The Other Cinderella | Performing Arts Review | Chicago Reader

The Other Cinderella 

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The Other Cinderella, Black Ensemble Theater. Revived every other year since 1976, when it launched the company, this musical version of the fairy tale has become a Chicago classic that's updated as needed; this year's production--part of Black Ensemble's 25th-anniversary greatest-hits celebration--includes brief references to pagers and Web sites.

The show has aged well, perhaps because the thin plot, which doesn't stray far from the Disney version, is almost beside the point. Showcased here are the cast's stunning voices in uplifting original songs by company founder Jackie Taylor, Michael Ward, Herman Wheatley, and Joe Plummer. The characters are tailored to the African-American experience: Cinderella, played by Ardria (Randee) Pitman, is a girl from the projects whose mother abandoned her; her stepmother (a world-weary Shirley Wahls) works for the post office and is looking for a man to pay her bills; her ebullient fairy godmama (Cherisse A. Scott) is a voodoo practitioner. Both Cinderella and her prince (Terry Lloyd Price) come off as sullen and unlikable--making them a perfect match. The production sparkles thanks to a strong supporting cast, especially the charismatic Shasta Phillips, who threatens to steal the show as a feisty, fish-out-of-water page from the hood.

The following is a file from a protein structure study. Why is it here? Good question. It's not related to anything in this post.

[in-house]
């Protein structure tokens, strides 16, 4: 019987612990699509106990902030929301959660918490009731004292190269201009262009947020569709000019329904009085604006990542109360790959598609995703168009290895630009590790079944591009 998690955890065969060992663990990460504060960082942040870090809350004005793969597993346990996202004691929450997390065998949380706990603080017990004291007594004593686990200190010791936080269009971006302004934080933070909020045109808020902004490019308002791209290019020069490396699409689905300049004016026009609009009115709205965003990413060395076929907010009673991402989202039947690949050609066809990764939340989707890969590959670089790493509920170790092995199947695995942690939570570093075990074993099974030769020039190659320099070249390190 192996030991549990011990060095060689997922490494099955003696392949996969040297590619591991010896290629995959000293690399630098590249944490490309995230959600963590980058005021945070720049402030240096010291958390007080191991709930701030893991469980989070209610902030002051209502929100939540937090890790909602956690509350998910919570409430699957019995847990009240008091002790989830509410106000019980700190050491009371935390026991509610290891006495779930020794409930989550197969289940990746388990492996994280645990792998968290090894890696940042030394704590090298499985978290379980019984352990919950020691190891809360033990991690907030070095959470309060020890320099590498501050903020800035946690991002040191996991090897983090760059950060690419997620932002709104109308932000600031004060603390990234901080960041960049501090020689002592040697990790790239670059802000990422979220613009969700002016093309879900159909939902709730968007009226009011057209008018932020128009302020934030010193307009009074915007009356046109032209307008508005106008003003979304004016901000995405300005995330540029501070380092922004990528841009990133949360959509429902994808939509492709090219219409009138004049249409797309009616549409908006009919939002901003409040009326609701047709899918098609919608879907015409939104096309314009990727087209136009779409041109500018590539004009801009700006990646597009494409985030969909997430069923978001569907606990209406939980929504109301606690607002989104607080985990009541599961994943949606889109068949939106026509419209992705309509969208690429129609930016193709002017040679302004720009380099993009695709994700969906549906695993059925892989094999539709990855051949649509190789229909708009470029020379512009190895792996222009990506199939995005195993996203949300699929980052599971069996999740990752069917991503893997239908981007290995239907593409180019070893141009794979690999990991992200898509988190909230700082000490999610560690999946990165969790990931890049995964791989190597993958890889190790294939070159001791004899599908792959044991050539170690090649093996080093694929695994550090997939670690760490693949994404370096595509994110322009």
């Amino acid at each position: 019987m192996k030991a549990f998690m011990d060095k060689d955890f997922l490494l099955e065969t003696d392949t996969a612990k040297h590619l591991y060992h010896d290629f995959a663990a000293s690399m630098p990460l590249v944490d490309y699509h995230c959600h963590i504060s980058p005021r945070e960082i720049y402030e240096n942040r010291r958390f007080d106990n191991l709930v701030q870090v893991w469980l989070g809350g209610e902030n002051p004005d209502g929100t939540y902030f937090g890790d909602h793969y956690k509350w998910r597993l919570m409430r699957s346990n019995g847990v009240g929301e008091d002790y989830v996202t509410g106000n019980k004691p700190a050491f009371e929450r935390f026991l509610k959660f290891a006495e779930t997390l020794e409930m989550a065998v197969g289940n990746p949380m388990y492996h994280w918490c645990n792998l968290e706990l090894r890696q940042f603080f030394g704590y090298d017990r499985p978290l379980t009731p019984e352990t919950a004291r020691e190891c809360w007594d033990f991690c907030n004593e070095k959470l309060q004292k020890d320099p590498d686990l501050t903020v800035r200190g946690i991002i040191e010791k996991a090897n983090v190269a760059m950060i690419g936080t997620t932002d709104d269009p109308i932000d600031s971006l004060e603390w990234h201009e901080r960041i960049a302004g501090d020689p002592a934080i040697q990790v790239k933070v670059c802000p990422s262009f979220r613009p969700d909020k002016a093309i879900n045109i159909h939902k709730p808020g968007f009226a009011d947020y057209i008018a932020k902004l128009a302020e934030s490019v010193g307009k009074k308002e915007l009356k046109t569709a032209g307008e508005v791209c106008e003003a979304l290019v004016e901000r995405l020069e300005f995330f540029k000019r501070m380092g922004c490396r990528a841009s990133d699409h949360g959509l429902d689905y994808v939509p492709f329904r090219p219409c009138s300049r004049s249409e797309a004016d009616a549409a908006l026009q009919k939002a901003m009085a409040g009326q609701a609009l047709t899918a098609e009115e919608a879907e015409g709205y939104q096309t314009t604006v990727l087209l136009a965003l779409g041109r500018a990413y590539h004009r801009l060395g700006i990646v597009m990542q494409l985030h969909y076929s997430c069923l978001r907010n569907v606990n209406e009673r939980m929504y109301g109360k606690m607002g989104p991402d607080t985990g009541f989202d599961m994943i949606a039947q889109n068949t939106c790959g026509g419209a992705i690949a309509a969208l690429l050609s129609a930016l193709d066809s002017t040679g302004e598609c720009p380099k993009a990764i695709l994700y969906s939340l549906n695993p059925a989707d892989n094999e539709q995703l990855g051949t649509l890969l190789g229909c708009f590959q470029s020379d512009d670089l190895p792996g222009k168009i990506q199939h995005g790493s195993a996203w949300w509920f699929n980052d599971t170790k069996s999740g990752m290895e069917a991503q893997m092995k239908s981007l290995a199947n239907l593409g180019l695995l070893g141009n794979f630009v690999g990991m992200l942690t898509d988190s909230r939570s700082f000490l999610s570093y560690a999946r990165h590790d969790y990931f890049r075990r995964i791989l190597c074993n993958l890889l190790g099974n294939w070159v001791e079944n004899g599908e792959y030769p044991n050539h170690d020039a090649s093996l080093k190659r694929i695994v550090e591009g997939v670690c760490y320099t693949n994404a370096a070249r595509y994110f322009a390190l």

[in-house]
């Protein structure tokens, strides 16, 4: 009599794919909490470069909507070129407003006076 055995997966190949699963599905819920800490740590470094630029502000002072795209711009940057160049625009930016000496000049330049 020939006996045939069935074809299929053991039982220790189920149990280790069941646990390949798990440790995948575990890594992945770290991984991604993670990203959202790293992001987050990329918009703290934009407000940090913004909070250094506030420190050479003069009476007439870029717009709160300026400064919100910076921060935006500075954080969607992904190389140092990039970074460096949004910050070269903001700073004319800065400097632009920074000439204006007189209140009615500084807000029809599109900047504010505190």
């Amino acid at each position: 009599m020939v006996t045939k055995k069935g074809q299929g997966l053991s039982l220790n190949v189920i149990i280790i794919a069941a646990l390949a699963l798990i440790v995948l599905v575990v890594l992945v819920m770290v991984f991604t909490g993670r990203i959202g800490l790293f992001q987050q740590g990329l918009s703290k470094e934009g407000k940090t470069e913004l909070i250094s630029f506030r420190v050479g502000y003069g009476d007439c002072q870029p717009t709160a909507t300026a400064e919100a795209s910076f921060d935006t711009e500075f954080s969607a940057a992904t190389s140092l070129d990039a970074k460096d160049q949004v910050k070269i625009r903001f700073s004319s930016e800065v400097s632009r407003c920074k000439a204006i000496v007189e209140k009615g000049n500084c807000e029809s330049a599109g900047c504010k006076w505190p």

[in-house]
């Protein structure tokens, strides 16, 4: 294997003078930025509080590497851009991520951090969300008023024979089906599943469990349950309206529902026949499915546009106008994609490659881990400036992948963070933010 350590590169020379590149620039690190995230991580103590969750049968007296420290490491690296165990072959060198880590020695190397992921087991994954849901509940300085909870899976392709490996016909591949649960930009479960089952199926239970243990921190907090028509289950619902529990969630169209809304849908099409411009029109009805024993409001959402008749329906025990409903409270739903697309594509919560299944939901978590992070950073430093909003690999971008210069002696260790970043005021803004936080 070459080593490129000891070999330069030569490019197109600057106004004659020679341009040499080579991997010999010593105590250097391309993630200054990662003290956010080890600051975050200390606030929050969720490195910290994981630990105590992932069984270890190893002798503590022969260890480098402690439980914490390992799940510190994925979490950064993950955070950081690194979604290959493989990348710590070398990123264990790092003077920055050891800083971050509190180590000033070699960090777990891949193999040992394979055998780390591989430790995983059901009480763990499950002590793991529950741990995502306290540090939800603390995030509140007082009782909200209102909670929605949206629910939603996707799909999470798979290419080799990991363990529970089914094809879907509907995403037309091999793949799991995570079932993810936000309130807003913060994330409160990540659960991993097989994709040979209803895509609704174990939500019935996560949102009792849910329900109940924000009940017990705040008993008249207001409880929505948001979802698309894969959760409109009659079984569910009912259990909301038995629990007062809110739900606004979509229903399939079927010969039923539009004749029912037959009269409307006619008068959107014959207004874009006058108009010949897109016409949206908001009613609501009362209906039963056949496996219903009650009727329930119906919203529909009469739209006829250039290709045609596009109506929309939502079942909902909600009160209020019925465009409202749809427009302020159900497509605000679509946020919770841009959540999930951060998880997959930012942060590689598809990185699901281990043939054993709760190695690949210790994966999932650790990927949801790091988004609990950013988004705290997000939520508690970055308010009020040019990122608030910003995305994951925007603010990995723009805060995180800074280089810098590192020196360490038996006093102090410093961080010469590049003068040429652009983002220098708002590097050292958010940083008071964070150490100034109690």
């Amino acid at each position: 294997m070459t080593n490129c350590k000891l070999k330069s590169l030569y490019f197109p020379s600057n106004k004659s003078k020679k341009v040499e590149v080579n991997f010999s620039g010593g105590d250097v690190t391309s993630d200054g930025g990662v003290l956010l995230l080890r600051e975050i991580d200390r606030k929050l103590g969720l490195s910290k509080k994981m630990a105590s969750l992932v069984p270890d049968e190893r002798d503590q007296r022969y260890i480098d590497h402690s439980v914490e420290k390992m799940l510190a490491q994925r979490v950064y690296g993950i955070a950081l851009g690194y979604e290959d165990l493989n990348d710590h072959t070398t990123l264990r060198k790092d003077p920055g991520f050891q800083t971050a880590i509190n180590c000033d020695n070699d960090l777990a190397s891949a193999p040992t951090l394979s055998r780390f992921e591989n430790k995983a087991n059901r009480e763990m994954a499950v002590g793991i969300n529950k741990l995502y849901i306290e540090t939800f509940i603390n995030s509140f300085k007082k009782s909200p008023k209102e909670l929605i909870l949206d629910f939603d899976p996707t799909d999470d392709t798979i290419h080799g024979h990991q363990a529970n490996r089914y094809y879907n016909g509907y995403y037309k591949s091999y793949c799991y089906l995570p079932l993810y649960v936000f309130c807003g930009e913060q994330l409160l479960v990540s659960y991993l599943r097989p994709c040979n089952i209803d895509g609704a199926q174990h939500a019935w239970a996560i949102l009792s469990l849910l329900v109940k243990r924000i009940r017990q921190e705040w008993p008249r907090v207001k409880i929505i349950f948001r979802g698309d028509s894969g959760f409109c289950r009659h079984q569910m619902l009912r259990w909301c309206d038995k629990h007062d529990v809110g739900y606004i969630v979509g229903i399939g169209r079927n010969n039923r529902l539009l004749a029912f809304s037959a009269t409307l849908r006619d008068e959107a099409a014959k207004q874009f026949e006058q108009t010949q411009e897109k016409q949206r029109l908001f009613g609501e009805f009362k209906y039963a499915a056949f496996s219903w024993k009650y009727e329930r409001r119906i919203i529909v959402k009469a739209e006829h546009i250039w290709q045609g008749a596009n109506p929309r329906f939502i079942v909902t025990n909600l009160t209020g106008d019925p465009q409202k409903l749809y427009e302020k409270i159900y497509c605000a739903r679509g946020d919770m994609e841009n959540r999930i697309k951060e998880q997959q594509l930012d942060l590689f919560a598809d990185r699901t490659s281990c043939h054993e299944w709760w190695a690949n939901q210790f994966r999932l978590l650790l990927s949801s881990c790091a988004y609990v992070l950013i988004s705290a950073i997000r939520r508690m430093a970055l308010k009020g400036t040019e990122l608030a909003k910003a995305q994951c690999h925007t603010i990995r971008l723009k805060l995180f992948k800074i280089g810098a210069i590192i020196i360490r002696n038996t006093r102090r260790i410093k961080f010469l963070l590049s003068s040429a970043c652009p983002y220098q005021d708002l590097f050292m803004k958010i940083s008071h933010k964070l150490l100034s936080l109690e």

A five-piece band, led by musical director Jimmy Tillman, keeps the evening moving to its happily-ever-after conclusion.

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